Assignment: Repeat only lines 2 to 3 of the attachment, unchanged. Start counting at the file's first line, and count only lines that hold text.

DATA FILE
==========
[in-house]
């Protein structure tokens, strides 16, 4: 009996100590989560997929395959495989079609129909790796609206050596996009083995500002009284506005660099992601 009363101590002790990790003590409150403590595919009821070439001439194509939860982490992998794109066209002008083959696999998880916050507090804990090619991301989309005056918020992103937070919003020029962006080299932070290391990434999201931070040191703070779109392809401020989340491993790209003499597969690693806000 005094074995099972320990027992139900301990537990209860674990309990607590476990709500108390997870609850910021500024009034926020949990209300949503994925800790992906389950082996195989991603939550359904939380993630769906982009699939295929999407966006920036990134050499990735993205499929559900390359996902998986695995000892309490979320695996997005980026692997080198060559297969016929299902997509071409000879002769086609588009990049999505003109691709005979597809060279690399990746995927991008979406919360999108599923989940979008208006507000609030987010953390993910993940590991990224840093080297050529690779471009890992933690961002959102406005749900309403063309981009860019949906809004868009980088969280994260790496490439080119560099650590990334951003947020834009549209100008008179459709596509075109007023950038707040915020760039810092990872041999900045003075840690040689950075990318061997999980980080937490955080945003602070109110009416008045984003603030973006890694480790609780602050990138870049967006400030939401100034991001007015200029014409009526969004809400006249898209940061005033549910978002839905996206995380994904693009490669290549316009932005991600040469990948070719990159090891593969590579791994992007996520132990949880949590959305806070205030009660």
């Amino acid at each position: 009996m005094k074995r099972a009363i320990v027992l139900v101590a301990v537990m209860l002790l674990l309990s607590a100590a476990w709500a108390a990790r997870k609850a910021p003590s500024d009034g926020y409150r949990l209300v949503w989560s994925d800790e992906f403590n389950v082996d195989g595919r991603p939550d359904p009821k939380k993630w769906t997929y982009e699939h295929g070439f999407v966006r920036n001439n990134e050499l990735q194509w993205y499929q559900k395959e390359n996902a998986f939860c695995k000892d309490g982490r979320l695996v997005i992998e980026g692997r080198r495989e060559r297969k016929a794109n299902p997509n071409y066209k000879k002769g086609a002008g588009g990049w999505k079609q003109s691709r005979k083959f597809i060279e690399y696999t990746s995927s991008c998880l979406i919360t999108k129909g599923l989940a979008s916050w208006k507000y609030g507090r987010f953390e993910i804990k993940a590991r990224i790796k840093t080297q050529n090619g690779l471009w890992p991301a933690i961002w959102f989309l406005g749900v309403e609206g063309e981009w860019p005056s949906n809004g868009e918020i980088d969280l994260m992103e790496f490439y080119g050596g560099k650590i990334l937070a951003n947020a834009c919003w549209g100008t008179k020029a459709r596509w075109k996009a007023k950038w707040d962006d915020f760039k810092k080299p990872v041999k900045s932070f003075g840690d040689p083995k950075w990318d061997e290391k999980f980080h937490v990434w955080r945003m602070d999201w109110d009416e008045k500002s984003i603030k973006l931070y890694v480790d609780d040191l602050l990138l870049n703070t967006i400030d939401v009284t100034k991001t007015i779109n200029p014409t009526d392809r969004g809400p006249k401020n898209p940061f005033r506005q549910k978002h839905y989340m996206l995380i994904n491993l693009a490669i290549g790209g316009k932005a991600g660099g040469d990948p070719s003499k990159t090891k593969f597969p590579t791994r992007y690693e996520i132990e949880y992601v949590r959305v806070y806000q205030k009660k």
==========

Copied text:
């Protein structure tokens, strides 16, 4: 009996100590989560997929395959495989079609129909790796609206050596996009083995500002009284506005660099992601 009363101590002790990790003590409150403590595919009821070439001439194509939860982490992998794109066209002008083959696999998880916050507090804990090619991301989309005056918020992103937070919003020029962006080299932070290391990434999201931070040191703070779109392809401020989340491993790209003499597969690693806000 005094074995099972320990027992139900301990537990209860674990309990607590476990709500108390997870609850910021500024009034926020949990209300949503994925800790992906389950082996195989991603939550359904939380993630769906982009699939295929999407966006920036990134050499990735993205499929559900390359996902998986695995000892309490979320695996997005980026692997080198060559297969016929299902997509071409000879002769086609588009990049999505003109691709005979597809060279690399990746995927991008979406919360999108599923989940979008208006507000609030987010953390993910993940590991990224840093080297050529690779471009890992933690961002959102406005749900309403063309981009860019949906809004868009980088969280994260790496490439080119560099650590990334951003947020834009549209100008008179459709596509075109007023950038707040915020760039810092990872041999900045003075840690040689950075990318061997999980980080937490955080945003602070109110009416008045984003603030973006890694480790609780602050990138870049967006400030939401100034991001007015200029014409009526969004809400006249898209940061005033549910978002839905996206995380994904693009490669290549316009932005991600040469990948070719990159090891593969590579791994992007996520132990949880949590959305806070205030009660």
């Amino acid at each position: 009996m005094k074995r099972a009363i320990v027992l139900v101590a301990v537990m209860l002790l674990l309990s607590a100590a476990w709500a108390a990790r997870k609850a910021p003590s500024d009034g926020y409150r949990l209300v949503w989560s994925d800790e992906f403590n389950v082996d195989g595919r991603p939550d359904p009821k939380k993630w769906t997929y982009e699939h295929g070439f999407v966006r920036n001439n990134e050499l990735q194509w993205y499929q559900k395959e390359n996902a998986f939860c695995k000892d309490g982490r979320l695996v997005i992998e980026g692997r080198r495989e060559r297969k016929a794109n299902p997509n071409y066209k000879k002769g086609a002008g588009g990049w999505k079609q003109s691709r005979k083959f597809i060279e690399y696999t990746s995927s991008c998880l979406i919360t999108k129909g599923l989940a979008s916050w208006k507000y609030g507090r987010f953390e993910i804990k993940a590991r990224i790796k840093t080297q050529n090619g690779l471009w890992p991301a933690i961002w959102f989309l406005g749900v309403e609206g063309e981009w860019p005056s949906n809004g868009e918020i980088d969280l994260m992103e790496f490439y080119g050596g560099k650590i990334l937070a951003n947020a834009c919003w549209g100008t008179k020029a459709r596509w075109k996009a007023k950038w707040d962006d915020f760039k810092k080299p990872v041999k900045s932070f003075g840690d040689p083995k950075w990318d061997e290391k999980f980080h937490v990434w955080r945003m602070d999201w109110d009416e008045k500002s984003i603030k973006l931070y890694v480790d609780d040191l602050l990138l870049n703070t967006i400030d939401v009284t100034k991001t007015i779109n200029p014409t009526d392809r969004g809400p006249k401020n898209p940061f005033r506005q549910k978002h839905y989340m996206l995380i994904n491993l693009a490669i290549g790209g316009k932005a991600g660099g040469d990948p070719s003499k990159t090891k593969f597969p590579t791994r992007y690693e996520i132990e949880y992601v949590r959305v806070y806000q205030k009660k």